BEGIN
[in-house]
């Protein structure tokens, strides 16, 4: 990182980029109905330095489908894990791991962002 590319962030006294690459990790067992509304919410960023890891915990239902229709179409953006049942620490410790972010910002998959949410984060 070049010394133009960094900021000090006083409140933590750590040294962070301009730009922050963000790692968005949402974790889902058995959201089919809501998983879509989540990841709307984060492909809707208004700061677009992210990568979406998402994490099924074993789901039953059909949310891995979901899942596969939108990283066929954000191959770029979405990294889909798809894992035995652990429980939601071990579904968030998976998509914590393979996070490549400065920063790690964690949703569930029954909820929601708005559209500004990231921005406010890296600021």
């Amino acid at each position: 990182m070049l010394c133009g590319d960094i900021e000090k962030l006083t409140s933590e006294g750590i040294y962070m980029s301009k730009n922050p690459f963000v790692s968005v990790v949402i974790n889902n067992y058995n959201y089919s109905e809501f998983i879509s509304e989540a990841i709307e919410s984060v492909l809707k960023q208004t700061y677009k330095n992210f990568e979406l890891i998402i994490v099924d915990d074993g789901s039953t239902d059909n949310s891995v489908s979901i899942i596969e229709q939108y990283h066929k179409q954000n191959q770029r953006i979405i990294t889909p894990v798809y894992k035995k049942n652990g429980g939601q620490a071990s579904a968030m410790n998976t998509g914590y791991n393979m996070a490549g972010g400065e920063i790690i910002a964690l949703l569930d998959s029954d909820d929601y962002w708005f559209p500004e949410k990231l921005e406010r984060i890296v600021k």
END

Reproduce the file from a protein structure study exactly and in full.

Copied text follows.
[in-house]
């Protein structure tokens, strides 16, 4: 990182980029109905330095489908894990791991962002 590319962030006294690459990790067992509304919410960023890891915990239902229709179409953006049942620490410790972010910002998959949410984060 070049010394133009960094900021000090006083409140933590750590040294962070301009730009922050963000790692968005949402974790889902058995959201089919809501998983879509989540990841709307984060492909809707208004700061677009992210990568979406998402994490099924074993789901039953059909949310891995979901899942596969939108990283066929954000191959770029979405990294889909798809894992035995652990429980939601071990579904968030998976998509914590393979996070490549400065920063790690964690949703569930029954909820929601708005559209500004990231921005406010890296600021």
């Amino acid at each position: 990182m070049l010394c133009g590319d960094i900021e000090k962030l006083t409140s933590e006294g750590i040294y962070m980029s301009k730009n922050p690459f963000v790692s968005v990790v949402i974790n889902n067992y058995n959201y089919s109905e809501f998983i879509s509304e989540a990841i709307e919410s984060v492909l809707k960023q208004t700061y677009k330095n992210f990568e979406l890891i998402i994490v099924d915990d074993g789901s039953t239902d059909n949310s891995v489908s979901i899942i596969e229709q939108y990283h066929k179409q954000n191959q770029r953006i979405i990294t889909p894990v798809y894992k035995k049942n652990g429980g939601q620490a071990s579904a968030m410790n998976t998509g914590y791991n393979m996070a490549g972010g400065e920063i790690i910002a964690l949703l569930d998959s029954d909820d929601y962002w708005f559209p500004e949410k990231l921005e406010r984060i890296v600021k």